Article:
Archive for the 'L' Category



LONGANIMITY. n.s.

LONGANIMITY. n.s.

LONGANIMITY. n.s. [longanimitas, Latin; longanimité, Fr.]
Forbearance; patience of offences.
It had overcome the patience of Job, as it did the meek-
ness of Moses, and surely had mastered any but the longa
nimity and lasting sufferance of God.  Brown’s Vulg. Errours.
That innocent and holy matron had rather go clad in the
snowy white robes of meekness and longanimity, than in the
purple mantle of blood.  Howell’s England’s Tears.

LO’GGERHEADED. adj.

To fall tto LOGGERHEADS.

LO’GGERHEADED. adj. [from loggerhead.] Dull; stupid;
doltish.
You loggerheaded and unpolish’d groom, what! no at-
tendance? Shakesp. Taming of the Shrew.

LI’FEBLOOD. n.s.

LI'FEBLOOD. n.s.

LI’FEBLOOD. n.s. [life and blood.] The blood necessary to life;
the vital blood.
This sickness doth infect
The very lifeblood of our enterprise.  Shakes. Henry IV.
How could’st thou drain the lifeblood of the child. Shak.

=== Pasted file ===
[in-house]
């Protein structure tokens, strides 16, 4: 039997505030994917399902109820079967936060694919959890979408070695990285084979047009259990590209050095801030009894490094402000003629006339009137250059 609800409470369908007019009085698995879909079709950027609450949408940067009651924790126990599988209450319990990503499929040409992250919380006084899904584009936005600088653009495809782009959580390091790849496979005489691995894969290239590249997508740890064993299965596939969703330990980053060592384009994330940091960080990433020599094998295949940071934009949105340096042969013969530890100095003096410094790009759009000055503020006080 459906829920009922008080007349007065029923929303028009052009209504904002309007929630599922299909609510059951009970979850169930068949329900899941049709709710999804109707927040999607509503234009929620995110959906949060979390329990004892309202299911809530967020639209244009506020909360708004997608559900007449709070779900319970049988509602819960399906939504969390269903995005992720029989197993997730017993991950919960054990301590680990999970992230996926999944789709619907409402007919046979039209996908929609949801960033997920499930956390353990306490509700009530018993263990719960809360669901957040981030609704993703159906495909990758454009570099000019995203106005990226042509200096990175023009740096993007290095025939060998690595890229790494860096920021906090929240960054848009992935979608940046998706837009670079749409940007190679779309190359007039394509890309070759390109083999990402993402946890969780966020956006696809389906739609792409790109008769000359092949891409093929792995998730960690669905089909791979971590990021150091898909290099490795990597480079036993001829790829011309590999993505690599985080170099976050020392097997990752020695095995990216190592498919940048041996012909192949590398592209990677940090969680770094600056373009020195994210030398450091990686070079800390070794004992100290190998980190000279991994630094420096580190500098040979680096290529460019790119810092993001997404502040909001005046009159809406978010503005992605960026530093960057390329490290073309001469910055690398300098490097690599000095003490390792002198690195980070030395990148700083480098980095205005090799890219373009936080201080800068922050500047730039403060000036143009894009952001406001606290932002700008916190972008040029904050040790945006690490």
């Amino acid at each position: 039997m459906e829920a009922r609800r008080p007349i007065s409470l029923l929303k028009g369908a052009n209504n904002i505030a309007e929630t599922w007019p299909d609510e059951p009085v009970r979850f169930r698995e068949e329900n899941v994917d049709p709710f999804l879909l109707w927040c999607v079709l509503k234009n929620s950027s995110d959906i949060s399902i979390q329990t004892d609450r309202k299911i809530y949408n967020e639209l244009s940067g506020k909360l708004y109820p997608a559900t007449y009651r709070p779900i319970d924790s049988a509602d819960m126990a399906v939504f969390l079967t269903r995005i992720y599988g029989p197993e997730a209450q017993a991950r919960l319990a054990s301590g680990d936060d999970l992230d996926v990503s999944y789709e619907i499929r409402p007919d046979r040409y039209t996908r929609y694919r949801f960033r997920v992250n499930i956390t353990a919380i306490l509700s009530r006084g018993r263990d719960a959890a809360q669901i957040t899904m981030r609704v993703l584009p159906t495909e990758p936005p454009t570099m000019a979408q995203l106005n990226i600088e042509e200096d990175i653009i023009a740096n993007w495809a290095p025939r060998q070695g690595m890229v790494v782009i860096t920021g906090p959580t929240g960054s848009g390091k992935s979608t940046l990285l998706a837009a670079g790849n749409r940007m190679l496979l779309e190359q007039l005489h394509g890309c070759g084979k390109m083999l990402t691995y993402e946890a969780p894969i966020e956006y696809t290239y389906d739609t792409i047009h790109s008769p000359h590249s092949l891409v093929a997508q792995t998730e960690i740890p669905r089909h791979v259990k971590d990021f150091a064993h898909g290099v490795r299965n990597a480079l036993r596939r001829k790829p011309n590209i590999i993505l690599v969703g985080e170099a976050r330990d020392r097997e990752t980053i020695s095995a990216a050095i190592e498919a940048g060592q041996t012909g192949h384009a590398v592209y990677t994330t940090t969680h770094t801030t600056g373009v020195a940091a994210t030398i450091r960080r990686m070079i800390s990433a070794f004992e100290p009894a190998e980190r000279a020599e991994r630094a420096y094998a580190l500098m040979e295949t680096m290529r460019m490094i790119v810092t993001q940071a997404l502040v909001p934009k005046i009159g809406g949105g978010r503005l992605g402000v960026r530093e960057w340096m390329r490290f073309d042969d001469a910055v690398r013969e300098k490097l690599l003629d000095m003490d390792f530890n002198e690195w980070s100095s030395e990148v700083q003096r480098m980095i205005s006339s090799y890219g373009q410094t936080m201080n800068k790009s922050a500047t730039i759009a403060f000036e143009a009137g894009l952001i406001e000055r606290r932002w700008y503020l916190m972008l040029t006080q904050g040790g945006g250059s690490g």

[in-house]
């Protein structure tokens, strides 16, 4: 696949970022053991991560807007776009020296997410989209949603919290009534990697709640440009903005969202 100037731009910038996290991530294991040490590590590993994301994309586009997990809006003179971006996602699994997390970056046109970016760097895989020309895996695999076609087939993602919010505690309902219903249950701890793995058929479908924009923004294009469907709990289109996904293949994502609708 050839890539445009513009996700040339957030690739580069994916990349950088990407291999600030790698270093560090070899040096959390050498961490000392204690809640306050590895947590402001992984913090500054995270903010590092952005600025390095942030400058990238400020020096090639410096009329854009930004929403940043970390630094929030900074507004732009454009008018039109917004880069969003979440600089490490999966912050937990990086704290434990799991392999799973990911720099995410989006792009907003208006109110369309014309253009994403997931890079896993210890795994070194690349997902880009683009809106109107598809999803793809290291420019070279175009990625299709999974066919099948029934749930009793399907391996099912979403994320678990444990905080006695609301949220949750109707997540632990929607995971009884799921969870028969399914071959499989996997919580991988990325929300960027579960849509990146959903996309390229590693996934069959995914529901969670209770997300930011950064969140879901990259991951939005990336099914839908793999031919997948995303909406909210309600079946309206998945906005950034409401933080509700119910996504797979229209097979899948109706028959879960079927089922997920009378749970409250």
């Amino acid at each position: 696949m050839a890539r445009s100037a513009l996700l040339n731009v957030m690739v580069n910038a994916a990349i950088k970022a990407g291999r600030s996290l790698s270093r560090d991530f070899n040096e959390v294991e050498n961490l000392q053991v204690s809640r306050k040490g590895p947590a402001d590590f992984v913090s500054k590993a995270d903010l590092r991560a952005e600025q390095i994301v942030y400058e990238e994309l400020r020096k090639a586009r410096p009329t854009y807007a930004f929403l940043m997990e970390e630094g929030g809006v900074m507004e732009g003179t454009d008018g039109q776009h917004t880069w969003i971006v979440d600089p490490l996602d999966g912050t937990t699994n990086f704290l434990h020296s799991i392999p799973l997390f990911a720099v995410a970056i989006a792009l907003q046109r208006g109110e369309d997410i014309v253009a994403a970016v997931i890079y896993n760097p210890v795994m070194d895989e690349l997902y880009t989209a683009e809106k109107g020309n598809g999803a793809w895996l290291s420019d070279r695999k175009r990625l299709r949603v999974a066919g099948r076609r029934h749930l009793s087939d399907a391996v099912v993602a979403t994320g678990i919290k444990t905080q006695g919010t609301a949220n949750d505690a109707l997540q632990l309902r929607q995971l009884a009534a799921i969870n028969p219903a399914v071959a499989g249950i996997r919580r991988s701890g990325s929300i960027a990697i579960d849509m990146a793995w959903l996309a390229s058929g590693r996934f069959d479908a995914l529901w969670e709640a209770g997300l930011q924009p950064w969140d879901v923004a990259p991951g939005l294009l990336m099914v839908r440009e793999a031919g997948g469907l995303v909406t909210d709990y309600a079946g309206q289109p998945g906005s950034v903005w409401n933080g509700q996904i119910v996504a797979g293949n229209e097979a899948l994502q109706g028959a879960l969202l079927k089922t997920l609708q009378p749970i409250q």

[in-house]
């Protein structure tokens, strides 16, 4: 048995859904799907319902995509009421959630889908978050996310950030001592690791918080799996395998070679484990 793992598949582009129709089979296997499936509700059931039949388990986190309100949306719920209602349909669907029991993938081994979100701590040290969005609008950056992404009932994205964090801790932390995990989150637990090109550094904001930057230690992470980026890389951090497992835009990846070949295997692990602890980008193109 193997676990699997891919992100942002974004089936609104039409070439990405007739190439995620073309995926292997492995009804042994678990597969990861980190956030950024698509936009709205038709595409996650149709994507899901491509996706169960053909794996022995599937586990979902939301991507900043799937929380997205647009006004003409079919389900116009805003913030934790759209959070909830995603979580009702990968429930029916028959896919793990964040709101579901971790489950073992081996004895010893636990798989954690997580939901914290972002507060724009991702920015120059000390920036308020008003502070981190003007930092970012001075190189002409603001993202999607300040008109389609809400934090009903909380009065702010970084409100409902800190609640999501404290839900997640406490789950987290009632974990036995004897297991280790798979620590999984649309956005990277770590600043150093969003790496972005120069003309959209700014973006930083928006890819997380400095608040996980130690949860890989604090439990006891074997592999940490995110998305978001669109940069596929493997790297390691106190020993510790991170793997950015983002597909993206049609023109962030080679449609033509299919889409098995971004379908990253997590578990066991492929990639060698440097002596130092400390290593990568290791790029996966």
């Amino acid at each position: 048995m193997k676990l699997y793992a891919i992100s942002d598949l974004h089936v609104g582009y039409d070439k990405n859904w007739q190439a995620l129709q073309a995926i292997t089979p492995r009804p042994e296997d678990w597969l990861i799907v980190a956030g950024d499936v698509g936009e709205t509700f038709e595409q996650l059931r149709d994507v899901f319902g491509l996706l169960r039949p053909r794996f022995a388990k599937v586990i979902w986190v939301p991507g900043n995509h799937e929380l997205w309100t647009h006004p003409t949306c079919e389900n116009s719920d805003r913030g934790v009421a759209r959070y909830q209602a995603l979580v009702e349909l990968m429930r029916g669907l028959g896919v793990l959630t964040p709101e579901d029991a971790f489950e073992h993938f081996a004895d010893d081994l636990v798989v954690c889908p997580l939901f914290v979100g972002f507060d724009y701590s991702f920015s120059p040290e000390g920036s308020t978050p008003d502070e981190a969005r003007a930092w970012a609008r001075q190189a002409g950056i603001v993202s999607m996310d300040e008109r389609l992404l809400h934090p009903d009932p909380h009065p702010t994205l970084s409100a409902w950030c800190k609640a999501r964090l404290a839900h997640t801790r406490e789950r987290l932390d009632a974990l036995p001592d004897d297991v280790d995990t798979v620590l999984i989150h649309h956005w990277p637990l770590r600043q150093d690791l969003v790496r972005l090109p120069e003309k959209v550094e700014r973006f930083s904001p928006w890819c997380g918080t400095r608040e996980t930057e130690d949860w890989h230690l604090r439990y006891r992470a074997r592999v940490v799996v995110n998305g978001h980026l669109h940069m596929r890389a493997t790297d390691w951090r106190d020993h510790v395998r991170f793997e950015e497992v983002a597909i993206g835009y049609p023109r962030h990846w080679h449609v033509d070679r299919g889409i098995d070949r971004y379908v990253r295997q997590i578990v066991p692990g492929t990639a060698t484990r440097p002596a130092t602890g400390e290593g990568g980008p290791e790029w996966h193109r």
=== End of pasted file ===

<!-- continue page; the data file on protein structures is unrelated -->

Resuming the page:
They loved with that calm and noble value which dwells
in the heart, with a warmth like that of lifeblood. Spectator.
Money, the lifeblood of the nation,
Corrupts and stagnates in the veins,
Unless a proper circulation
Its motion and its heat maintains. Swift.
His forehead struck the ground,
Lifeblood and life rush’d mingled through wound. Dryd.

LEXICO’GRAPHER. n.s.

LEXICO'GRAPHER. n.s.

LEXICO’GRAPHER. n.s. [λεξιχου and γραφω; lexicographe,
French.] A writer of dictionaries; a harmless drudge, that
busies himself in tracing the original, and detailing the signi-
fication of words.
Commentators and lexicographers acquainted with the Sy-
riac language, have given these hints in their writings on
scripture. Watt’s Improvement of the Mind.

LE’VELLER. n.s.

LE'VELLER. n.s.

LE’VELLER. n.s. [from level.]
I. One who makes any thing even
2. One who destroys superiority; one who endeavours to bring
all to the same state of equality.
You are an everlasting leveller; you won’t allow encourage-
ment to extraordinary merit.  Collier on Pride.

LE’TTERED. adj.

LE'TTERED. adj.

LE’TTERED. adj. [from letter.] Literate; educated to learn-
ing.
A martial man, not sweetened by a lettered education, is
apt to have a tincture of sourness.  Collier on Pride.

LEMONA’DE. n.s.

LEMONA'DE. n.s.

LEMONA’DE. n.s. [from lemon.] Liquor made of water, su-
gar, and the juice of lemons.
Thou, and thy wife, and children, should walk in my
gardens, buy toys, and drink lemonade. Arbuth. J. Bull.